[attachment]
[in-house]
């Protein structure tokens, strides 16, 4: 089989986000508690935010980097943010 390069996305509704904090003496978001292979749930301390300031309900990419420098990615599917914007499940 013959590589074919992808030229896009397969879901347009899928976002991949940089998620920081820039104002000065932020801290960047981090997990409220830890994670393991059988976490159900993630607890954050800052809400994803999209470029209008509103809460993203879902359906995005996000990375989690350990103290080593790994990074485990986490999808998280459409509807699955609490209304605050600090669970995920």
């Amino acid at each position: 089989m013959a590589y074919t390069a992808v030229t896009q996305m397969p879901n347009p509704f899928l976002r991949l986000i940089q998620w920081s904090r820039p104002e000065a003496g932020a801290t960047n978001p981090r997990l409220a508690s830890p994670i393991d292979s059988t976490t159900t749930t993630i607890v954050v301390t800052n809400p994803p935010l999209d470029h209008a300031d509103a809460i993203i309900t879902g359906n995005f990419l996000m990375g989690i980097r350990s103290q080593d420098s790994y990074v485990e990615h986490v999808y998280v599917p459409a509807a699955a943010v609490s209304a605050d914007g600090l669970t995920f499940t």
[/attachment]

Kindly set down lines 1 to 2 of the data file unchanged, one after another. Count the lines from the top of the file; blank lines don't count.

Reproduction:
[in-house]
């Protein structure tokens, strides 16, 4: 089989986000508690935010980097943010 390069996305509704904090003496978001292979749930301390300031309900990419420098990615599917914007499940 013959590589074919992808030229896009397969879901347009899928976002991949940089998620920081820039104002000065932020801290960047981090997990409220830890994670393991059988976490159900993630607890954050800052809400994803999209470029209008509103809460993203879902359906995005996000990375989690350990103290080593790994990074485990986490999808998280459409509807699955609490209304605050600090669970995920």